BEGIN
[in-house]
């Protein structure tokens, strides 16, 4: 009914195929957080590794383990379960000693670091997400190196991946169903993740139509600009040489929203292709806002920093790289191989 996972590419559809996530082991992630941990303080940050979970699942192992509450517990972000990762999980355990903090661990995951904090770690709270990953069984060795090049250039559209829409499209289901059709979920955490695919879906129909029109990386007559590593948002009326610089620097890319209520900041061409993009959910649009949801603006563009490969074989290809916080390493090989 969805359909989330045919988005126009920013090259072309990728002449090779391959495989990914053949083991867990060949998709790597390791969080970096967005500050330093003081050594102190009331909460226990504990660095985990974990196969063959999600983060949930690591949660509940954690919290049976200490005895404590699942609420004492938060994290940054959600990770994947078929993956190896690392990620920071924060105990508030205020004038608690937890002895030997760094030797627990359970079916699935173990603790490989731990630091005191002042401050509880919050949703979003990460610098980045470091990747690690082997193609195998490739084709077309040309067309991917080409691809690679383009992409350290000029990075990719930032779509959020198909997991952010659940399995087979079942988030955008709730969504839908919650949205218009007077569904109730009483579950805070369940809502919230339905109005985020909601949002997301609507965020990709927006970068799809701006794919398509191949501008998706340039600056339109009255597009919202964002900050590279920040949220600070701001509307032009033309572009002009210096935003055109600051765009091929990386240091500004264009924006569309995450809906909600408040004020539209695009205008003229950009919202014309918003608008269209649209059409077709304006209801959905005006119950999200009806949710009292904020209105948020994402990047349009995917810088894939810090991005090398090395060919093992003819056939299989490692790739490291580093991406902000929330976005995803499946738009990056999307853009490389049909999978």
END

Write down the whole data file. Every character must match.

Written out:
[in-house]
């Protein structure tokens, strides 16, 4: 009914195929957080590794383990379960000693670091997400190196991946169903993740139509600009040489929203292709806002920093790289191989 996972590419559809996530082991992630941990303080940050979970699942192992509450517990972000990762999980355990903090661990995951904090770690709270990953069984060795090049250039559209829409499209289901059709979920955490695919879906129909029109990386007559590593948002009326610089620097890319209520900041061409993009959910649009949801603006563009490969074989290809916080390493090989 969805359909989330045919988005126009920013090259072309990728002449090779391959495989990914053949083991867990060949998709790597390791969080970096967005500050330093003081050594102190009331909460226990504990660095985990974990196969063959999600983060949930690591949660509940954690919290049976200490005895404590699942609420004492938060994290940054959600990770994947078929993956190896690392990620920071924060105990508030205020004038608690937890002895030997760094030797627990359970079916699935173990603790490989731990630091005191002042401050509880919050949703979003990460610098980045470091990747690690082997193609195998490739084709077309040309067309991917080409691809690679383009992409350290000029990075990719930032779509959020198909997991952010659940399995087979079942988030955008709730969504839908919650949205218009007077569904109730009483579950805070369940809502919230339905109005985020909601949002997301609507965020990709927006970068799809701006794919398509191949501008998706340039600056339109009255597009919202964002900050590279920040949220600070701001509307032009033309572009002009210096935003055109600051765009091929990386240091500004264009924006569309995450809906909600408040004020539209695009205008003229950009919202014309918003608008269209649209059409077709304006209801959905005006119950999200009806949710009292904020209105948020994402990047349009995917810088894939810090991005090398090395060919093992003819056939299989490692790739490291580093991406902000929330976005995803499946738009990056999307853009490389049909999978």